Thursday, May 10, 2007

Invitation Only

Ever since its launch on the web, Iris Gaming Network and its in-house magazine Cerise have been charged as being separatist spaces for women gamers. What Iris actually aims for is an inclusive space. However, I want to take this opportunity to discuss some of the theory behind separatism and some of the benefits that can come from it.

To take it right from Wikipedia:
Separatism in a feminist context “suggests that the political disparities between men and women cannot be readily resolved, and encourages women to direct their energies toward other women rather than men."
Meaning that trying to solve the issues between men and women that are caused by the patriarchy is futile. Women building a support group for other women is time better spent.

Karen Mudd, writing for Off Our Backs describes separatism in the eyes of Marilyn Frye as
“various sorts or modes from men and from institutions, relationships, roles and
activities which are maledefined, male-dominated and operating for the benefit
of males and the maintenance of male privilege -- this separation [is] being
initiated or maintained, at will, by women.”

Because of patriarchy, everything in our culture privileges certain traits, that of white, straight, able, upper class men. If you do not possess these norms, you are excluded or suffer in some sort of way. Creating one’s own group effectively changes the norms and privileges of the culture that you create.

Mudd also nods to Bette Tallen, a feminist political scientist, who defines the differences between
“segregation and separatism-- the former being imposed by the dominant class,
the latter being self-imposed.” Mud goes on to say, that Tallen believed,
as a supporter of separatism, that “integration and assimilation are

Tallen views separatism as an active choice that fully rejects dominate social structures.

In gaming culture I’ve learned that I’m damned if I do, and damned if I don’t. Rather, if I want to be seen or respected as a gamer and as a woman, I get in trouble, as in getting harassed. Yet, if I keep quiet, I get to internalize and ingest stacks of sexism (with heaping sides of racism and homophobia.)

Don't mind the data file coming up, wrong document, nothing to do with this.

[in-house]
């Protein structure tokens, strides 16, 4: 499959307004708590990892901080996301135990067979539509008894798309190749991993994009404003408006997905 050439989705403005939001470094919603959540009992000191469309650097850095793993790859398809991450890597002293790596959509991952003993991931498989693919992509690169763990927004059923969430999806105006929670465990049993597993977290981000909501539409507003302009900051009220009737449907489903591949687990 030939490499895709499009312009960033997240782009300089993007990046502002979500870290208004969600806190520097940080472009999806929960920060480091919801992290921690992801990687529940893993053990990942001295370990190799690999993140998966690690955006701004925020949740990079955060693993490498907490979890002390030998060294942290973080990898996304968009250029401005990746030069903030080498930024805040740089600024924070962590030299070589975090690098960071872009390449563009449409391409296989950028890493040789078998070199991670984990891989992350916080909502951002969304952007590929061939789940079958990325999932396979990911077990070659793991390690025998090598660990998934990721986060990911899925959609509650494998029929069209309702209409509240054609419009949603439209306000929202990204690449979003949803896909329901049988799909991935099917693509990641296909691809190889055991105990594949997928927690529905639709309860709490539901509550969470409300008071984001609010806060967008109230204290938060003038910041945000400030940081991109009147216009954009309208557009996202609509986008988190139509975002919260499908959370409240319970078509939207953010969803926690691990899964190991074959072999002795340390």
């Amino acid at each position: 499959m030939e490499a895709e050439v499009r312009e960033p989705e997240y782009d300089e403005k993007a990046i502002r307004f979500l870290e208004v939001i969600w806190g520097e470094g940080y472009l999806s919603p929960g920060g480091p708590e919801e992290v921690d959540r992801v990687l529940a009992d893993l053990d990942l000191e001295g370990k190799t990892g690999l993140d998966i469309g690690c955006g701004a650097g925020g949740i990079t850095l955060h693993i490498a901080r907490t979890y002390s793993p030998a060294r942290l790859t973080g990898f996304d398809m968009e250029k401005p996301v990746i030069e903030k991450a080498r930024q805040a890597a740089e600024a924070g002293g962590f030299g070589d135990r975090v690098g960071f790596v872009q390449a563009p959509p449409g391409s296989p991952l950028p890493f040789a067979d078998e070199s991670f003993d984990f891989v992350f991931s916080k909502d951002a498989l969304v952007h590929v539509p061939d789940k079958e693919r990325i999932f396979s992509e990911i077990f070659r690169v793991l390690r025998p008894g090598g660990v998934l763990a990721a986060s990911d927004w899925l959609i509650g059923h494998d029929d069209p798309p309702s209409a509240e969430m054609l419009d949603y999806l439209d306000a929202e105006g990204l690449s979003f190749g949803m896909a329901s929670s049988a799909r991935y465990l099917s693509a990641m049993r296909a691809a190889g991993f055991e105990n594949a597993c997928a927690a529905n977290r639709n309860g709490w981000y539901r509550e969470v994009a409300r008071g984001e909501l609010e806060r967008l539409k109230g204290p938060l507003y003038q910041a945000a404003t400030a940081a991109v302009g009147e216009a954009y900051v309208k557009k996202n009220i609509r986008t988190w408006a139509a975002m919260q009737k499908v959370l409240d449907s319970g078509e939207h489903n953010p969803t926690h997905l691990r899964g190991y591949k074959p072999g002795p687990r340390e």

However, if you split off into your own separate and safe space, the dominant group is still incensed. What’s going on here?

I see separatism as something that spits in the eye of patriarchy. There’s safety and revolution in numbers. When a group of people split off, they’re essentially saying that they’re rejecting the way things are. They want to create their own place with their own rules, because way things are isn’t working. Within this group, members are able to organize, solve issues, and work towards solidarity. They are powerful rather than powerless. Ideally, after some time, the group might decide to mingle with the dominate culture again, or they may not.

I realize that what I just wrote is all hypothetical. A separatist group can be successful or fail, like any other project. Also, while I do see the value in separatism, I think it has its limits. I want to take part in dominate culture. I want to be recognized, I want to have a say. I believe, essentially, that over time and with a lot of work, that it can change. That’s why I love the idea and work of Iris. Groups that focus on inclusiveness, like Iris, provide a safe space while working towards evolving dominant culture.

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